When I’m lost or troubled, I read fewer blogs and more books, real books, the kind you can hold and take notes from. The more rattled and scattered I am, the more I crave books about creativity and writing, especially those written by poets about poetry. The process of reading and note-taking calms me. Because they invoke all kinds of connection and contemplative practice, good books about writing are really guides to leading a more engaged life, inspiring us to distill the essence of our experience so we can share it creatively, and, if we’re lucky, connect with the hearts and minds of those we we long to reach.
Last week, I grabbed a pen and a notebook and re-read Mary Oliver’s A Poetry Handbook. It’s so much more than a book about understanding poetry; it’s a rallying call to experience life like a poet, to create something that has the power to change lives.
“A mind that is lively and enquiring, compassionate, curious, angry, full of music, full of feeling, is a mind full of possible poetry. Poetry is a life-cherishing force. And it requires a vision – a faith, to use an old fashioned term. Yes, indeed. For poems are not words, after all, but fires for the cold, ropes let down to the lost, something as necessary as bread in the pockets of the hungry. Yes, indeed.”
(Mary Oliver, from A Poetry Handbook)
Jotting down excerpts from A Poetry Handbook was a delight. Today’s post from the archives is an old article from my Coaching Moments column, but one I hope you’ll resonate with; I don’t know anyone who visits here who isn’t a life-cherisher, a capturer and framer of moments, a wordsmith or an artist.
As a writer, you should have a sticky soul; the act of continually taking things in should be as much a part of you as your hair color. ~ Elizabeth Berg
I’m a quote-hunter, an unashamed gatherer of quotes. Capturing the words that resonate with me is like gathering wild berries, nuts and seeds, windfalls of fruit – food for thought.
Some stand out from the page or computer screen like the flash of a robin in a winter bush. Others are a rainbow of satin ribbons, waiting to be the right words to wrap around a bouquet of thoughts or to become the bow that sets off a simply wrapped sentiment. Then there’s the unexpected treasure, precious gems that dazzle with their brilliance. I keep them somewhere safe so that I can bring them out later, like a child fingering treasures wrapped in a handkerchief, hoping to find a special friend to show them to, someone who will understand.
I never go out without a pen, a notebook and a book to read. When I read a book with a ‘quotebook’ and a pen handy, it’s a signal I send to myself and to the universe. It says “I’m open. I expect nothing, but I’m prepared to be moved, enlightened or entertained. I’m a student, ready and willing to learn from the lives and the wisdom of others.”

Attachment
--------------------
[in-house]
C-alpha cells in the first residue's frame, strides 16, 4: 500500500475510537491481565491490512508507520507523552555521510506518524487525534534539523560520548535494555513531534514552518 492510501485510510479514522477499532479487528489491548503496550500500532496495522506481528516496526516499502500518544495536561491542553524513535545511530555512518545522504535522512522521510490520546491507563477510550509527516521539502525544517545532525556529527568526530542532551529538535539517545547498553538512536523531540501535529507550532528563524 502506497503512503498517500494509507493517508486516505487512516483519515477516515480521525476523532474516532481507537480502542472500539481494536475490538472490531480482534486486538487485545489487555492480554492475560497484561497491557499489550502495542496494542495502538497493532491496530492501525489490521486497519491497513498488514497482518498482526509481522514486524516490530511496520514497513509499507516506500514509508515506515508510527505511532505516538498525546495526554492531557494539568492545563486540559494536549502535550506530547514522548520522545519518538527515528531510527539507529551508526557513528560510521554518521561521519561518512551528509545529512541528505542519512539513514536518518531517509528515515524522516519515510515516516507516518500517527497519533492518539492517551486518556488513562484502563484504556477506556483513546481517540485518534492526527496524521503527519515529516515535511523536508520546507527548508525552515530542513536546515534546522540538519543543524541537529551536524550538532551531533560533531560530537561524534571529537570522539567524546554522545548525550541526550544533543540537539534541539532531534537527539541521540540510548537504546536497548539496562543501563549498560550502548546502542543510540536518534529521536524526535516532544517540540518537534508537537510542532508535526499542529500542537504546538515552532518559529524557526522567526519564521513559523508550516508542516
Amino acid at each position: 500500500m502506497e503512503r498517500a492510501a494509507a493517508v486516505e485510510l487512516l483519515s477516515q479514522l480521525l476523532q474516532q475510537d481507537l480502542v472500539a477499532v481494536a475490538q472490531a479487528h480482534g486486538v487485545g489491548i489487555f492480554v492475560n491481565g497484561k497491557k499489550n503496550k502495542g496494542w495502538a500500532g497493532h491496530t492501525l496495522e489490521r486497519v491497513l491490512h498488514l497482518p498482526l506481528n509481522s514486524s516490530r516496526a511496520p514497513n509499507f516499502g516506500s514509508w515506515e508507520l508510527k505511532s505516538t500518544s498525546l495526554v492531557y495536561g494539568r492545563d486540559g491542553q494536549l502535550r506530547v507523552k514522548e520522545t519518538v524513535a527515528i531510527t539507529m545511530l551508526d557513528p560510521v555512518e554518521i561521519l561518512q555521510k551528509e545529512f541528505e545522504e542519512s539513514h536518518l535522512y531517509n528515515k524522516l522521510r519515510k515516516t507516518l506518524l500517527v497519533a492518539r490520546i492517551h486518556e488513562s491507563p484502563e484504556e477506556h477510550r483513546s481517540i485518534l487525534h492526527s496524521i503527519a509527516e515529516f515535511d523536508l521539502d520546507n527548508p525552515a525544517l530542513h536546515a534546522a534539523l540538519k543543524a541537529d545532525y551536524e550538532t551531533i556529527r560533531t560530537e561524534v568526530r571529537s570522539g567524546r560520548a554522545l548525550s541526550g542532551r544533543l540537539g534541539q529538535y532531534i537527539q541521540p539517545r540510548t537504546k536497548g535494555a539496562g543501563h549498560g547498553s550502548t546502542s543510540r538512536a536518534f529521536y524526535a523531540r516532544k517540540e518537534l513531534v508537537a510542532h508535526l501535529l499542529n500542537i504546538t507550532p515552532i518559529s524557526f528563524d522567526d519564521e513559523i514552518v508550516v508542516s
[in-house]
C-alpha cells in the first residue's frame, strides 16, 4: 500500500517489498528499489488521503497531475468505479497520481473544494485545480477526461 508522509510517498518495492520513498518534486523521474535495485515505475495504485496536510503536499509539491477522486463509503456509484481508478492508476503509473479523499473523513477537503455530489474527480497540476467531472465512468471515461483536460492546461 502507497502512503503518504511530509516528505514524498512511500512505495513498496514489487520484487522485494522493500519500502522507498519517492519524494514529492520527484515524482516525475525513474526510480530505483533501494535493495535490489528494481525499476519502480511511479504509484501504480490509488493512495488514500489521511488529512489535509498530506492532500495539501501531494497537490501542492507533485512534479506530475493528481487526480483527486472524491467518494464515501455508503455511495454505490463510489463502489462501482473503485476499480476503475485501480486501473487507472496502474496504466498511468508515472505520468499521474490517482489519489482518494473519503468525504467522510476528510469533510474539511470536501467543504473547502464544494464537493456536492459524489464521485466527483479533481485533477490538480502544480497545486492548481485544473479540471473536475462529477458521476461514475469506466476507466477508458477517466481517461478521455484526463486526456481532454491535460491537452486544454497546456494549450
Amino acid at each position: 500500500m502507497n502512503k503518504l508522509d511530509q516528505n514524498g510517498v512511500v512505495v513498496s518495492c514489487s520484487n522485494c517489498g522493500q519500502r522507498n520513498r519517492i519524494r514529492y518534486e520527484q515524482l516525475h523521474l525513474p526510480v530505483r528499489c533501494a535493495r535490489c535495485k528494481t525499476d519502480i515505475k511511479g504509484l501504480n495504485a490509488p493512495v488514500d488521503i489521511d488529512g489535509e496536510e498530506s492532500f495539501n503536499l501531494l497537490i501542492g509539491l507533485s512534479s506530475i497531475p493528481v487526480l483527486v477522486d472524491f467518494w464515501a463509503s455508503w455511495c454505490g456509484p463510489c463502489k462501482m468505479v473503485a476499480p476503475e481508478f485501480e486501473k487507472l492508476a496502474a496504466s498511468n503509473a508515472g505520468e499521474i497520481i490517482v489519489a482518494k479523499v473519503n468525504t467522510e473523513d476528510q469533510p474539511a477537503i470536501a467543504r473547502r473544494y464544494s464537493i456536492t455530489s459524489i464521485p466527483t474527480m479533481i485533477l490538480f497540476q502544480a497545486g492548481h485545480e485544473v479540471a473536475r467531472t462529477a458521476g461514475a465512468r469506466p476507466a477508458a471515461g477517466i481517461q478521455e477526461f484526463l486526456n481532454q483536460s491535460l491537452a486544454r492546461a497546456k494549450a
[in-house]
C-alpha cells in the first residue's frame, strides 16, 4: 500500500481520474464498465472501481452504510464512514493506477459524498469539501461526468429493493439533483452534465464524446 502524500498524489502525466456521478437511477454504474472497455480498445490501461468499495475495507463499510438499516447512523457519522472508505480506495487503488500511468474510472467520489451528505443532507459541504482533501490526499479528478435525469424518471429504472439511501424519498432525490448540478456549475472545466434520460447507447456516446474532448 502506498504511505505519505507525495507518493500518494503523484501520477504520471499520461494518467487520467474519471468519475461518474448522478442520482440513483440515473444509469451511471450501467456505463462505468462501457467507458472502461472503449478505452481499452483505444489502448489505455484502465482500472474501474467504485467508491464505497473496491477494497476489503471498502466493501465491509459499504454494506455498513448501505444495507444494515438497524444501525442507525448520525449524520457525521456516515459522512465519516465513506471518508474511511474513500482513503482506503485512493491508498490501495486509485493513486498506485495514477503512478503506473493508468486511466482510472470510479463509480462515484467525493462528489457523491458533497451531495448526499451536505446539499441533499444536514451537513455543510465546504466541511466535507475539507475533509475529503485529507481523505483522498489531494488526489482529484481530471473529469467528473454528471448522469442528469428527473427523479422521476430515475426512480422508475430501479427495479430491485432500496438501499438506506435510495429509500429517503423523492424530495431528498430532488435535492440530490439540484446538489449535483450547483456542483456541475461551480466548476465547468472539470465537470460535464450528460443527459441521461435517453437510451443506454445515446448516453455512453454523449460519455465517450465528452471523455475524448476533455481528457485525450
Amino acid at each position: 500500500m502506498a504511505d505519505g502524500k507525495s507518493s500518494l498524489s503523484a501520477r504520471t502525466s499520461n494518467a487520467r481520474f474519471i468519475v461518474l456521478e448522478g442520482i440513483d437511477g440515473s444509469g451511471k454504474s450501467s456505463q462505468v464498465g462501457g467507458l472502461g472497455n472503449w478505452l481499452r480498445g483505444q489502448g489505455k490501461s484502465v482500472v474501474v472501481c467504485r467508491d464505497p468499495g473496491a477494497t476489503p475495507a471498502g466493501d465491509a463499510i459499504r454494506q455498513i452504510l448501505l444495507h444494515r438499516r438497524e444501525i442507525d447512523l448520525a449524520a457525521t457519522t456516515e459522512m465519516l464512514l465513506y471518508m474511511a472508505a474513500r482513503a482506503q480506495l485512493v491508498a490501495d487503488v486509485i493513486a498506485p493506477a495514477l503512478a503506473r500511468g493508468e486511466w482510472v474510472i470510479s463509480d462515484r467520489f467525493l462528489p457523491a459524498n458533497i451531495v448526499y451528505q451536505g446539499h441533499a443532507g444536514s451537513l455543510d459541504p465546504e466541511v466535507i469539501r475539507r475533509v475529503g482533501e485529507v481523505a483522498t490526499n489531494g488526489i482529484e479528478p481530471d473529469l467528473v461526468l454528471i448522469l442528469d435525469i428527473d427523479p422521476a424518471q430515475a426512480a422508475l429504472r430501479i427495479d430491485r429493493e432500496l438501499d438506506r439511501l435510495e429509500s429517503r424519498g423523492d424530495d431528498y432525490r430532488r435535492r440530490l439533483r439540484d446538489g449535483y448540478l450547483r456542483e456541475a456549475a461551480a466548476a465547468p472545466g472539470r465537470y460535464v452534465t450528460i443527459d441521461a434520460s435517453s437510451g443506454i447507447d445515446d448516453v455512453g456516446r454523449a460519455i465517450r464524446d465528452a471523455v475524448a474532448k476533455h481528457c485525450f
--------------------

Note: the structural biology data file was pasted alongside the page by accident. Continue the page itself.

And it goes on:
In my Filofax, stuck on the fridge, pinned to my pinboard and incorporated into my art work, albums and blog, quotes serve as flashes of inspiration, mini mission statements and signposts to keep me on track. Dead poets become heroes, strangers become mentors.
I use a different instinct, a different skill when I capture a quote. In many ways, it’s like the honing in and the active listening I do as a coach.
Finding the perfect quote that illustrates several sentiments or pulls together a complex train of thought is similar to recognising an Aha! moment in a coaching session. It’s synchronicity’s way of helping us focus and pay attention.
Our first instincts are often the ones that bypass our censors and cruel inner critics which is why many quotes become deeply personal and precious to us. They’re like messages sent from our own souls. Every time you choose a quote that resonates with you, don’t stop to ask why; just write it down and keep it safe. Quotes are like photographs, snapshots of who you are, who you were. They’re music that moves you, lyrics that leave you scarred. They’re memories of a moment when you came upon someone else’s words and felt connected, not only to another human being, but to the moment, the thought and the feeling that overflowed from them and cried out to be heard. The ‘Me too!!’ or ‘That’s it exactly!!’ moment.
It’s our unique life experience and how we channel, choose and arrange the moments, the music and the words that makes us writers, creating collages that turn our lives into works of art.
Learning to resonate with those moments strengthens the treasure-hunting in our coaching sessions; those repeating words that draw our attention, those powerful silences when our clients connect to an answer nestling patiently in their souls, waiting to rise and take flight – they’re the gems.
I never know how my words will affect others but I do know that my best coaching happens and my best pieces write themselves in the moments when I’m most alive, aware and open. Some moments of clarity or emotion are so powerful they brim up and overflow and make me feel that if I don’t channel them into words, control them and create something from them that I will drown or that something very precious, something vital will be washed away and lost. When I sit down to recreate those moments, I feel like my whole life, everything I know and everything I am is a prism being used to refract the light of a message coming, quite simply, from somewhere else.
When I coach well, I feel the same connection.
Know then, that if anything I ever write affects, moves, touches or supports you, it was meant for you, sent from somewhere that neither of us can fully comprehend. I’m happy to be the messenger.